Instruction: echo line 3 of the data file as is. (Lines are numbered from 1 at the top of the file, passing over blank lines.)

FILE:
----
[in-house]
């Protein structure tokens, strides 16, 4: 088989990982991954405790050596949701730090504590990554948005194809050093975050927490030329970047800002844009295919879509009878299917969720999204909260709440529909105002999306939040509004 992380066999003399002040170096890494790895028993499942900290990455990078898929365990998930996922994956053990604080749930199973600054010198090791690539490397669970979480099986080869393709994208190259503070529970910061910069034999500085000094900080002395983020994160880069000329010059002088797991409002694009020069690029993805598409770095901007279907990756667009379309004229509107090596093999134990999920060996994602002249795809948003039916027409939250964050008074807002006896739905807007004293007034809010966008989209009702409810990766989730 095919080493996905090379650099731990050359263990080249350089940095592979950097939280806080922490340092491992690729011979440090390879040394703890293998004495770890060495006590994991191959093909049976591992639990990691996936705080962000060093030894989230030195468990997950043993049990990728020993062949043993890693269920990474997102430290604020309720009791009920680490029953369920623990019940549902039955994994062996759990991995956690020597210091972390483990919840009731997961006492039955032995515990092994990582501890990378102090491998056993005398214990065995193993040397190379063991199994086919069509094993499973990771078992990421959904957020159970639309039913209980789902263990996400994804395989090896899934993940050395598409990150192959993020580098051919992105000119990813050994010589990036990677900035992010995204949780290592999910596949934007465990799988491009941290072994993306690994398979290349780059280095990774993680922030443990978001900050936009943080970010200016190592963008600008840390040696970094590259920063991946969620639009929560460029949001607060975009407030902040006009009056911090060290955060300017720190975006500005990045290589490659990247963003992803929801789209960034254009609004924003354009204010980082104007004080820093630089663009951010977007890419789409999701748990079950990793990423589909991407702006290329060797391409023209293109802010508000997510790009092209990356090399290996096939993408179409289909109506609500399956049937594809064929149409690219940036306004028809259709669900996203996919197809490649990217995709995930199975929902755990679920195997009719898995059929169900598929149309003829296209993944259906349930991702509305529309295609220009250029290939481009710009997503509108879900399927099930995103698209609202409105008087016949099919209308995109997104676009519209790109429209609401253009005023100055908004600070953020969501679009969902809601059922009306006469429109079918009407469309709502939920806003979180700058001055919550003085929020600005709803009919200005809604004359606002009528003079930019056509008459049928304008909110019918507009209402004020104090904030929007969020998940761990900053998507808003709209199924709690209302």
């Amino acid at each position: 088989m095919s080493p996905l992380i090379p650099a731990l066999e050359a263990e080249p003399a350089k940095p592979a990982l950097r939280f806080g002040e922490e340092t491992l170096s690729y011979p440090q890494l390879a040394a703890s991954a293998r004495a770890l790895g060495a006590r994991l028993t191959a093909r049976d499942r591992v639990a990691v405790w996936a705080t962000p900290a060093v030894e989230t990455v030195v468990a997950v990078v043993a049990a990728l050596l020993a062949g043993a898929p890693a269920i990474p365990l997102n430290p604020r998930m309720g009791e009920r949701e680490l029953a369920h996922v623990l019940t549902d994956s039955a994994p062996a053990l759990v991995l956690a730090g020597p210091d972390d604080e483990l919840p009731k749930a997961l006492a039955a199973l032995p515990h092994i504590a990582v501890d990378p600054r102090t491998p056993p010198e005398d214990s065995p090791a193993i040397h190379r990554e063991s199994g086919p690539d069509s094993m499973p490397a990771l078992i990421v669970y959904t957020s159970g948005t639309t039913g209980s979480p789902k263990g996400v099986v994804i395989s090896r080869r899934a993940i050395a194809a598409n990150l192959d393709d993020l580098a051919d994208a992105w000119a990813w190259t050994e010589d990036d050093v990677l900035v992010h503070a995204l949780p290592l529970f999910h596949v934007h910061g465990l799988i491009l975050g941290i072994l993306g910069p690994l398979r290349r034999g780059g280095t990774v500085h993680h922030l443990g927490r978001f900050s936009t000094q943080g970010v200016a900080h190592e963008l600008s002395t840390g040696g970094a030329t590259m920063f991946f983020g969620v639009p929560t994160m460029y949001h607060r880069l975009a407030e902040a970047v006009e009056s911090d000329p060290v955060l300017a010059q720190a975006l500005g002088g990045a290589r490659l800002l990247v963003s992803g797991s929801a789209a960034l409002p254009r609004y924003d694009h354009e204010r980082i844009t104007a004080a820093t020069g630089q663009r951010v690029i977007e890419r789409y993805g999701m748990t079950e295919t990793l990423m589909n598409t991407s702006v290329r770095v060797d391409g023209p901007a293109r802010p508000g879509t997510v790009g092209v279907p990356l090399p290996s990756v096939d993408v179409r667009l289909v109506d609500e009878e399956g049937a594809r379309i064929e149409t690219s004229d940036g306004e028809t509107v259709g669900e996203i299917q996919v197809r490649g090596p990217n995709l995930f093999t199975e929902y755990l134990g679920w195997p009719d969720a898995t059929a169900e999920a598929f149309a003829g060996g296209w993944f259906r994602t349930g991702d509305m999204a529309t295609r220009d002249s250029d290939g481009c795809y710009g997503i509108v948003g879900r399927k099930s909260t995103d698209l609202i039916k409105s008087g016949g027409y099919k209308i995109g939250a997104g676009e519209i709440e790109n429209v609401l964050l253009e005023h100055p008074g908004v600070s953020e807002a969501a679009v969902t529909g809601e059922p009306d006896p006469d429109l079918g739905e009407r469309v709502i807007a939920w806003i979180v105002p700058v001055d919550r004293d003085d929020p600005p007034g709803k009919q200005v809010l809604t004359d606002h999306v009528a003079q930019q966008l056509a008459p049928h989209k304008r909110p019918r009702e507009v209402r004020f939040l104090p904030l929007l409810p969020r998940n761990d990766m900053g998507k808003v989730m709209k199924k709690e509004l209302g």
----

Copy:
């Amino acid at each position: 088989m095919s080493p996905l992380i090379p650099a731990l066999e050359a263990e080249p003399a350089k940095p592979a990982l950097r939280f806080g002040e922490e340092t491992l170096s690729y011979p440090q890494l390879a040394a703890s991954a293998r004495a770890l790895g060495a006590r994991l028993t191959a093909r049976d499942r591992v639990a990691v405790w996936a705080t962000p900290a060093v030894e989230t990455v030195v468990a997950v990078v043993a049990a990728l050596l020993a062949g043993a898929p890693a269920i990474p365990l997102n430290p604020r998930m309720g009791e009920r949701e680490l029953a369920h996922v623990l019940t549902d994956s039955a994994p062996a053990l759990v991995l956690a730090g020597p210091d972390d604080e483990l919840p009731k749930a997961l006492a039955a199973l032995p515990h092994i504590a990582v501890d990378p600054r102090t491998p056993p010198e005398d214990s065995p090791a193993i040397h190379r990554e063991s199994g086919p690539d069509s094993m499973p490397a990771l078992i990421v669970y959904t957020s159970g948005t639309t039913g209980s979480p789902k263990g996400v099986v994804i395989s090896r080869r899934a993940i050395a194809a598409n990150l192959d393709d993020l580098a051919d994208a992105w000119a990813w190259t050994e010589d990036d050093v990677l900035v992010h503070a995204l949780p290592l529970f999910h596949v934007h910061g465990l799988i491009l975050g941290i072994l993306g910069p690994l398979r290349r034999g780059g280095t990774v500085h993680h922030l443990g927490r978001f900050s936009t000094q943080g970010v200016a900080h190592e963008l600008s002395t840390g040696g970094a030329t590259m920063f991946f983020g969620v639009p929560t994160m460029y949001h607060r880069l975009a407030e902040a970047v006009e009056s911090d000329p060290v955060l300017a010059q720190a975006l500005g002088g990045a290589r490659l800002l990247v963003s992803g797991s929801a789209a960034l409002p254009r609004y924003d694009h354009e204010r980082i844009t104007a004080a820093t020069g630089q663009r951010v690029i977007e890419r789409y993805g999701m748990t079950e295919t990793l990423m589909n598409t991407s702006v290329r770095v060797d391409g023209p901007a293109r802010p508000g879509t997510v790009g092209v279907p990356l090399p290996s990756v096939d993408v179409r667009l289909v109506d609500e009878e399956g049937a594809r379309i064929e149409t690219s004229d940036g306004e028809t509107v259709g669900e996203i299917q996919v197809r490649g090596p990217n995709l995930f093999t199975e929902y755990l134990g679920w195997p009719d969720a898995t059929a169900e999920a598929f149309a003829g060996g296209w993944f259906r994602t349930g991702d509305m999204a529309t295609r220009d002249s250029d290939g481009c795809y710009g997503i509108v948003g879900r399927k099930s909260t995103d698209l609202i039916k409105s008087g016949g027409y099919k209308i995109g939250a997104g676009e519209i709440e790109n429209v609401l964050l253009e005023h100055p008074g908004v600070s953020e807002a969501a679009v969902t529909g809601e059922p009306d006896p006469d429109l079918g739905e009407r469309v709502i807007a939920w806003i979180v105002p700058v001055d919550r004293d003085d929020p600005p007034g709803k009919q200005v809010l809604t004359d606002h999306v009528a003079q930019q966008l056509a008459p049928h989209k304008r909110p019918r009702e507009v209402r004020f939040l104090p904030l929007l409810p969020r998940n761990d990766m900053g998507k808003v989730m709209k199924k709690e509004l209302g």